Woman with ALS builds community support group

Anita Baron with her children
Anita Baron (center) with her children, Ethan and Gabi, at the ALS Therapy Development Institute
in Cambridge, Mass. (Courtesy of Gabi Faye)

By Jan Lee

Every Monday at 4 p.m., Anita Baron logs on to Zoom to connect with a small group of congregants from her synagogue, Moses Montefiore Anshe Emunah Hebrew Congregation in Pikesville. The gathering, which isn’t well known and isn’t widely advertised by the synagogue, has a special purpose: to provide a close-knit, encouraging atmosphere for people who are facing chronic health issues or other challenges and who could benefit from social support.

Baron was diagnosed with Lou Gehrig’s disease, also known as amyotrophic lateral sclerosis or ALS, in 2019. According to her, the MMAE’s spiritual support group provides a unique function for people who are wrestling with the daunting challenges of an unexpected diagnosis and are looking for a way forward. Rabbi Yerachmiel Shapiro, who leads the modern Orthodox congregation, started the group about a month before the pandemic began, Baron said. The program has continued ever since.

“It has been a good source of comfort for [her] and within the community,” said Gabi Faye, Baron’s daughter. Because the disease affects Baron’s vocal chords and makes it hard to speak, Faye tries to be available to help with communication whenever she can. Faye, a New York-based film producer, said that, despite the challenges, her mother still maintains her own independence as much as she can. At 66, Baron, a former actress, runs a business from her home, a rarity for many patients struggling with this systemic disease.

ALS is a group of degenerative diseases that affect the body’s nerve cells. The genetically inherited and the sporadic (non-inherited) versions of ALS are fairly rare, but both affect voluntary muscle movement that is needed for essential tasks, such as speaking, chewing, walking and swallowing. ALS can, and often does, affect more than one region of the body. In Baron’s case, she was diagnosed when it began affecting her speech. There is, as of yet, no cure for the disease.

Baron said the last year has made her realize how important it is to connect with others in her own community with ALS. She is hoping to meet other Jews who either have been diagnosed with the disease or are supporting family members who have ALS and can understand how such limitations affect daily life and practice.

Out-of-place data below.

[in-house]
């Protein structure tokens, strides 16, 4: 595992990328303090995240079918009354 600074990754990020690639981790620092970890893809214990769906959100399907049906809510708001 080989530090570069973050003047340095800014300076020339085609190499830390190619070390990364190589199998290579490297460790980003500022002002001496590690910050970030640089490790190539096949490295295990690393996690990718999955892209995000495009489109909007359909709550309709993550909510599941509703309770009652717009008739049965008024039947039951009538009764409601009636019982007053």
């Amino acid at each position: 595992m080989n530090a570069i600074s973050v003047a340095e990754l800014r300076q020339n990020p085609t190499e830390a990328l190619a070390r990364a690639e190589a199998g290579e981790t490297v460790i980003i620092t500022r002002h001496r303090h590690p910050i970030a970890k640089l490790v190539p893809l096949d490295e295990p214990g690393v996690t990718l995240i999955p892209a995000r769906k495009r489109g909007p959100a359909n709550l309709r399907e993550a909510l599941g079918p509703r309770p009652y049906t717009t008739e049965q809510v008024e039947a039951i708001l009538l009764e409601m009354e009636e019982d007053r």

It’s a viewpoint that Faye understands from watching her mother cope with the disease.

“ALS can be a very isolating disease when you lose your abilities to do some activities or to communicate, even when you are in a support group,” Faye said. “Having someone who shares that same experience is very therapeutic.

“Sometimes when things like this happen to people, you have sort of a chance to hate God or to accept God [having] your best interests at heart. So I think there’s some sort of alignment with having someone who has the same religious beliefs as you who is also going through this journey.”

Baron has attended local ALS Association meetings but didn’t feel they were a good fit for her. “Our thoughts were not aligned,” she said.

Shapiro, who coordinates the MMAE’s weekly spiritual support group, said it’s a testament to Baron’s tenacity and positive thinking that so many other people are now benefiting from the weekly support group. The program would not have come about if Baron had not proposed the idea, he said.

“It was Anita’s idea completely, and it was pretty heroic of her to do so. When she was dealing with the really difficult news of her diagnosis, she was thinking about how she could help others and make a community to heal together,” Shapiro said. “And [that] always has been her approach. She has always been interested in healing and in never giving up hope and never being resigned to a fate, but rather, living every day in hope and positivism.”

The group has had some surprising benefits, Shapiro said, including for him. “I had cancer this past year, and it ended up being an incredible resource for me. It helps me deal with what I was going through.” The program has had drop-ins from people dealing with a wide range of challenges. “We have members who are healing from illness [and] members who are healing from broken hearts over loss of loved ones.” The program is also attended by a saxophone player who has been going through his own grieving process, brought on by his inability to perform during the pandemic. Shapiro said his attendance — which includes a musical performance every couple of weeks — brings joy and solace to everyone.

“The modus operandi of Judaism is to be godly, right? We want to imitate godly behavior, and so it’s such a mitzvah for every person to try to heal the broken hearts,” Shapiro said. “[This is what] the healing circle is all about. We are all coming there to heal, but also to help others heal. So in doing so, we’re helping God to do God’s job.”

It’s important not to lose heart, Baron said, especially when struggling with ALS.

The mother-daughter team are now collaborating on a cookbook for people with ALS that offers tips and nutritious recipes for people with swallowing problems and other ALS-related challenges. Baron also takes time out to mentor new ALS patients around the country via Zoom when she can.

“When you lift others up, it lifts you up as well,” Baron said.

Those who would like to connect with Anita Baron can do so via email at anita.baron@yahoo.com. Information on MMAE’s spiritual support group can be obtained by calling the synagogue at 410-653-SHUL. The weekly session is open to the public.

Jan Lee is an independent journalist living in Canada who writes on Jewish culture, history, business and the environment.

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